For Fernando Huergo, musical diversity doesn't come as a surprise. For all he remembers growing up in a musical household in Córdoba, Argentina, surrounded by music that his father, a professional singer, pianist and guitarist would encourage him to check out. "I was singing Chega de Saudade when I was about two years old, with my parents and uncles passing around instruments and singing," says Fernando when asked what sparked his love for music. He would hear tango, classical music and Argentine folklore, discovering jazz and Brazilian music by sifting through his dad's extensive record collection. At age eighteen his emerging talent had earned him a teaching position at a local conservatory, and a few years later he moved to the U.S. to attend Berklee College of Music in Boston, where he also currently is on the faculty. "Here's where the music gets mixed," he comments on the importance of coming to America. "People are very open, still respecting the tradition, but then taking the music to another level." Citing inspirational sources such as Ray Brown, Andy Gonzales, James Jamerson or Jaco Pastorius, the generally soft-spoken bassist has since emerged as one of the strongest new voices on his instrument, forging a personal sound full of lyrical expression, rhythmic clarity and harmonic sophistication. Living These Times, Fernando Huergo's debut recording, certainly is a case in point. Full of stylistic and atmospheric diversity, it is unified by its leader's resonant and vocalese tone, compelling compositions, and an equally adept cast of supporting musicians that seem to be at ease in any musical context. "Being from Argentina, I wanted to combine more familiar styles like Afro-Cuban or samba with my country's tango or the zamba," explains Fernando about his desire to present a broader spectrum of Latin jazz, a conception surely influenced by the wide variety of artists he has worked and recorded with in the past - including jazz and Latin greats Danilo Perez, Dave Liebman, Tom Harrell, Claudio Roditi, Giovanni Hidalgo and Gilberto Gil - taking him around the world to Europe, South America and Japan.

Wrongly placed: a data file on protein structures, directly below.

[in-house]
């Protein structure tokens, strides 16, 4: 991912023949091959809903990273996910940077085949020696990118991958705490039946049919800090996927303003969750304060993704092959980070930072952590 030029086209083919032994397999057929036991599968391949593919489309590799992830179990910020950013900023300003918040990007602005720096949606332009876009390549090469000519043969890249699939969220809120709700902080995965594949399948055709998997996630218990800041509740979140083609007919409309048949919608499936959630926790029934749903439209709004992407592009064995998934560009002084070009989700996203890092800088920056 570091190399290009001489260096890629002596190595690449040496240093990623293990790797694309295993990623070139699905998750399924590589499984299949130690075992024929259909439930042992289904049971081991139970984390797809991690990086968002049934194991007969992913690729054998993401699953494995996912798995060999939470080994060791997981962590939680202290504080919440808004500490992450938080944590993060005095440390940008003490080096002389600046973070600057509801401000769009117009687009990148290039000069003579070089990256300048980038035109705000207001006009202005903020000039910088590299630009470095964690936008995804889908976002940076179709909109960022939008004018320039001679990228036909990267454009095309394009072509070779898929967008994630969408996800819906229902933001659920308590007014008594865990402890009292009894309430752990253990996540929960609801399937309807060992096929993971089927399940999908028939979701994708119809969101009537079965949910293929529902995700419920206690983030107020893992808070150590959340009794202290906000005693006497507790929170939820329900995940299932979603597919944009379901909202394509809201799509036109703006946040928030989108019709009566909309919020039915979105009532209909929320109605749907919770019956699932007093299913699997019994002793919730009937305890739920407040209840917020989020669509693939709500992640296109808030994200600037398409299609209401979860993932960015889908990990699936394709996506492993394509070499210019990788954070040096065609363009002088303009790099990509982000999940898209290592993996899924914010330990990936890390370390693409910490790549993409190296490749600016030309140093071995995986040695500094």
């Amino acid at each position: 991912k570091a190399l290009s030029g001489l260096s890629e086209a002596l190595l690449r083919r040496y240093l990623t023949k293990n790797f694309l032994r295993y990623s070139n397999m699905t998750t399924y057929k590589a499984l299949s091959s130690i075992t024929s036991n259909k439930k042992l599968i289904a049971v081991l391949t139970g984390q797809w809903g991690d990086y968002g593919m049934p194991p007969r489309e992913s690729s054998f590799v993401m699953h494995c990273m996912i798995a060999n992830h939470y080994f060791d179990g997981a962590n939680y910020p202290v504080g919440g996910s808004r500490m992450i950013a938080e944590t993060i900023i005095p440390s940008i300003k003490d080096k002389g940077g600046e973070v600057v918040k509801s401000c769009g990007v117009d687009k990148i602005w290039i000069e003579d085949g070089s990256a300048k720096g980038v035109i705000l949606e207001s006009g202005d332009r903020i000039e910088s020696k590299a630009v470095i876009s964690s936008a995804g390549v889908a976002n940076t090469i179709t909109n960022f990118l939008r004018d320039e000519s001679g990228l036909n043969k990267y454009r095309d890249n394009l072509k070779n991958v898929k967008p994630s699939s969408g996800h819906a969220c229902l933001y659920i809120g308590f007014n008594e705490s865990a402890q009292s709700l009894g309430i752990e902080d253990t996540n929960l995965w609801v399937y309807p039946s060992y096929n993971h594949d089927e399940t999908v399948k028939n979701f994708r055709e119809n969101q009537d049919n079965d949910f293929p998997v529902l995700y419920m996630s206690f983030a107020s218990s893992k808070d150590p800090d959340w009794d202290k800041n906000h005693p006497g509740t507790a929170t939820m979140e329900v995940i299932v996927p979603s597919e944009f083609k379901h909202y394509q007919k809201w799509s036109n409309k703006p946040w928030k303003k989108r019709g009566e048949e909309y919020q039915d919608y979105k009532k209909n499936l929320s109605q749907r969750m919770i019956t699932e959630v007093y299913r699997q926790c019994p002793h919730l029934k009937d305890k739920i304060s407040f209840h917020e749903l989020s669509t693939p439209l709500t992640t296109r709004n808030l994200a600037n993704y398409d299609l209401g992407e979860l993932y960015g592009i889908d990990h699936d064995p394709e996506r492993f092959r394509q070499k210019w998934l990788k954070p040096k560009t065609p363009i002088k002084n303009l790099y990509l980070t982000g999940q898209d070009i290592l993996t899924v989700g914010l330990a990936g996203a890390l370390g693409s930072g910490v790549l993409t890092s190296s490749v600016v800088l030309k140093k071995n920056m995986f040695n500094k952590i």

The jaunty Albiazul (White and Blue) opens the album with the celebratory spirit indigenousto the music of the northeast of Brazil, layering contrasting riffs over a propelling Baião, before kicking into a driving, blues-inflected samba. Exploring the extreme ranges of his horn, saxophonist Jacques Schwarz-Bart paints a pictures of emotional anguish on the haunting tango La Agonia Del Rufian Melancólico (The Agony of the Melancolic Mobster), framed by a melody of fragile simplicity. On The Reason Why We Don't Get Along, Brazilian vocalist Luciana Souza, flutist Anders Boström and saxophonist Ole Mathisen juggle motives of roguish dissonance and playful syncopation that spark extended solos by Fernando and pianist Alan Mallet. Listen to the bassist's unique accompaniment during the piano melody, tapping out the chords along with the bass line! Grazyna Auguscik's sensous voice sets the tone for Lejania (Farness), a relaxedly swaying composition of warm and pensive character supported by lush horn arrangements and the lyrical melodicism of the composers playing. Mallet renders another wonderfully breathing solo as drummer Ben Wittman delicately marks the time with his shimmering cymbal work throughout. Rhythmic punctuation and angular ensemble unisons determine the mood on the title track, Living These Times. Effortlessly alternating between swing and Afro-Cuban rhythms, the stage is set for some charged group interaction and fiery soloing by the tenor and bass. Zamba Para Jorge Y Emiliano was written as a tribute to the late Argentinian pianist Jorge Dalto and his Cuban colleague Emiliano Salvador - both key figures in the development of Latin music until their untimely deaths. Here Huergo can be heard on acoustic bass in a dialog of sober contemplation with pianist Mallet. Drummer Steve Langone stirs things up around the clave on the classic How High the Moon, which has been cleverly reharmonized and arraged as a Cuban rumba. Saxophonist Jacques Schwarz-Bart stretches out over the piano's pumping montunos and what can only be described as an independent counterpoint by the bass. A simple descending motif becomes the seed for the pretty ballad Moonlight Over Somerville that features Fernando's singing fretless bass amid the pastel colors of Fernando Tarres' horn arrangements. Flutist Anders Boström's soulful playing throughout this record reahes soaring heights in an intoxicatingly lyrical solo. A childlike nostalgia reminiscent of a bygone summer seems to emanate from October, a slow samba quietly glowing with a muted warmth of a sunny autumn day. Again, a motif of graceful simplicity carried by the bewitching sound of voice and soprano saxophone is answered by a sinuous, chant-like Brazilian melody cycling leisurely around the slaps and pops of the bass' ostinato. Afterwards closes the album with a deceptive, yet extremely funky partido alto groove (a contemporary style of samba) centered around another poised solo by Huergo that easily belies any preconceptions one might - unjustifiedly - hold regarding the limits of the bass as a solo voice. Accompanying himself as well, his lines flow with masterful vocalese contour and harmonic imagination while Mallet's electric piano appears to pay a little nod to Herbie Hancock on the bridge.